5 Things Employers Need to Know about Auto Enrolment

5 things1) If a worker is eligible you must enrol them (even if they protest)

There are some limited exceptions to this but generally the law requires you to work out which staff to enrol and then do it, even if they don’t want a pension. They can then opt out after you’ve enrolled them.

2) You don’t have to choose NEST

It is easy to think that because the government set up NEST for auto enrolment, it is the only option. In fact, there are lots of pensions to choose from, some of which may be better for your staff. If you’re not paying for professional advice, a good starting point is the list of pension schemes on the website of The Pensions Regulator.

3) You must decide on the pension contributions

You must decide how much money your eligible staff will pay towards their pensions and how much you will top it up. There is a minimum amount required by law and your pension company may also restrict the available options.
The employer’s contribution must be at least 1% of qualifying earnings. When you add that together with the employee’s contribution and any tax relief, it must come to at least 2%. These figures are due to increase in April 2018 and are based on qualifying earnings (see below).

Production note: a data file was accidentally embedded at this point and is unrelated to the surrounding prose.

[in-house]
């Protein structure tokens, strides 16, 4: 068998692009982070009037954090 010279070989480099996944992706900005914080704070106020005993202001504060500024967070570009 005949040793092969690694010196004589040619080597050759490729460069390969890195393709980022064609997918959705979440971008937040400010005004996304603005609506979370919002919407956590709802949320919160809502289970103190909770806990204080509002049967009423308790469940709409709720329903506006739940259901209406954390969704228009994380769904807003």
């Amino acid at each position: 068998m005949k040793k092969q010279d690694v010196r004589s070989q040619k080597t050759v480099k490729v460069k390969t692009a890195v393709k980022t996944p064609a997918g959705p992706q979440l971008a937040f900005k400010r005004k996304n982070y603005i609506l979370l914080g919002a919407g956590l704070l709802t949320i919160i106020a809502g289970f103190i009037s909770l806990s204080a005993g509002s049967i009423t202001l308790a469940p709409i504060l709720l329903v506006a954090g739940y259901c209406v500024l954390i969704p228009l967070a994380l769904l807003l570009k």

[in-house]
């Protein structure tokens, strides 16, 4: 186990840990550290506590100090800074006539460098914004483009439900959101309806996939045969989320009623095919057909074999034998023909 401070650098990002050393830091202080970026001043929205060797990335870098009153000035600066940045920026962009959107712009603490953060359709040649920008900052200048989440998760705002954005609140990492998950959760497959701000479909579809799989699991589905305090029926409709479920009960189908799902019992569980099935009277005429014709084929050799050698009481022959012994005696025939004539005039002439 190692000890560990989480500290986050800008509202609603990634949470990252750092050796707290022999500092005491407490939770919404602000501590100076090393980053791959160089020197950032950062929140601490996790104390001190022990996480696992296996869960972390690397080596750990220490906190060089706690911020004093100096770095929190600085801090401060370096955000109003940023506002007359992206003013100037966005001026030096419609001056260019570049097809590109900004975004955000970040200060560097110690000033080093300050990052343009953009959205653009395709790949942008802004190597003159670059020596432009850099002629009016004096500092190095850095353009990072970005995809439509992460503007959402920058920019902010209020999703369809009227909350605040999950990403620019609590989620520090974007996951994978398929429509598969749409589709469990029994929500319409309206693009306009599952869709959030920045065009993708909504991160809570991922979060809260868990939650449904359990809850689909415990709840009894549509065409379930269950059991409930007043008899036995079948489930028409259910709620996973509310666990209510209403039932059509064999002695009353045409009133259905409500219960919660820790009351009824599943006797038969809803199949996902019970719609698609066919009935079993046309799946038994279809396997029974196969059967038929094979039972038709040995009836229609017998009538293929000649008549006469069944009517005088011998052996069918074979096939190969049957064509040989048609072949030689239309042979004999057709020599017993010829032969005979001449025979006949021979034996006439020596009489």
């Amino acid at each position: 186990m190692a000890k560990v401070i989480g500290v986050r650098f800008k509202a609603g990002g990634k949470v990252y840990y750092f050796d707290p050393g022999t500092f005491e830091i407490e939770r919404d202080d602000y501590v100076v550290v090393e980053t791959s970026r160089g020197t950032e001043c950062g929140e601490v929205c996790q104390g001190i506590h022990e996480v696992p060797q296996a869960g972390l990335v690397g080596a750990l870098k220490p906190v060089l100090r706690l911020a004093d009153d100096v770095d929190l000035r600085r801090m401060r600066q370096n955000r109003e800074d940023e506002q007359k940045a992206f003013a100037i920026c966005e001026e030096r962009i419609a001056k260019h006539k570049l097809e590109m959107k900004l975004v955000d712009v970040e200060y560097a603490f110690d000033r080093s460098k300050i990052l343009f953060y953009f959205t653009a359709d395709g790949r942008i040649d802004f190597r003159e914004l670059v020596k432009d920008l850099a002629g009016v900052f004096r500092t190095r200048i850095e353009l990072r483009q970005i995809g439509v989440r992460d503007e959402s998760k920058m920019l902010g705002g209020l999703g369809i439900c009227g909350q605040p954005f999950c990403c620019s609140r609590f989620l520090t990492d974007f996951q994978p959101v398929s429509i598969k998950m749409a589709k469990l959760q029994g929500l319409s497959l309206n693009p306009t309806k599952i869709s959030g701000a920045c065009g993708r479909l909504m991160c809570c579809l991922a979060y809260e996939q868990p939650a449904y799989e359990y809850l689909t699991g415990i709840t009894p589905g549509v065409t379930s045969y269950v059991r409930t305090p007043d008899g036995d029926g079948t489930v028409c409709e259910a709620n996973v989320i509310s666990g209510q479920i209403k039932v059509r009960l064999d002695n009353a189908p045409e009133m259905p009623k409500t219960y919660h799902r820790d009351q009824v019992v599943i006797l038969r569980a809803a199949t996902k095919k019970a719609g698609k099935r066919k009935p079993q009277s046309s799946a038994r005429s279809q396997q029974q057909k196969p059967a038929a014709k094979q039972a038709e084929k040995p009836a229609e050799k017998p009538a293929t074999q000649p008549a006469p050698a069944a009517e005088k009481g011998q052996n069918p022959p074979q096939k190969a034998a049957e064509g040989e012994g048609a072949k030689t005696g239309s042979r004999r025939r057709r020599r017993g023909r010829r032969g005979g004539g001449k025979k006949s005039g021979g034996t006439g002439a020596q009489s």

4) Qualifying earnings are a band of earnings

If you want to set pension contributions to be a percentage of gross pay you can, but the smallest legal contributions are based on a band of earnings called qualifying earnings.

  • The band starts at £486/m (or £112/wk) so earnings below this aren’t counted.
  • A pound above the threshold counts as a pound of qualifying earnings.
  • The band ends at £3,583/m (or £827/wk).

These figures are expected to increase in April so the band runs from £490 to £3,750 per month (£113 to £866 per week).

5) You need to file a declaration of compliance

On the date your main auto enrolment duties start (which for existing employers is called the staging date) you must work out which staff to put in a pension. Within 5 months of this date you must go online and fill in a declaration of compliance, otherwise you can expect a compliance notice from The Pensions Regulator.

Further Reading

This list only covers a few, key points. You can find out more on the website of The Pensions Regulator or in our Automatic Enrolment Guide.

Steven Tucker

By Steven Tucker - Co-founder

Steven is one of the founders of The Payroll Site. He writes about things affecting small businesses, especially those things connected with payroll. He's also a Maths graduate and a Chartered IT Professional and has a few views about technology, maths and the misuse of both.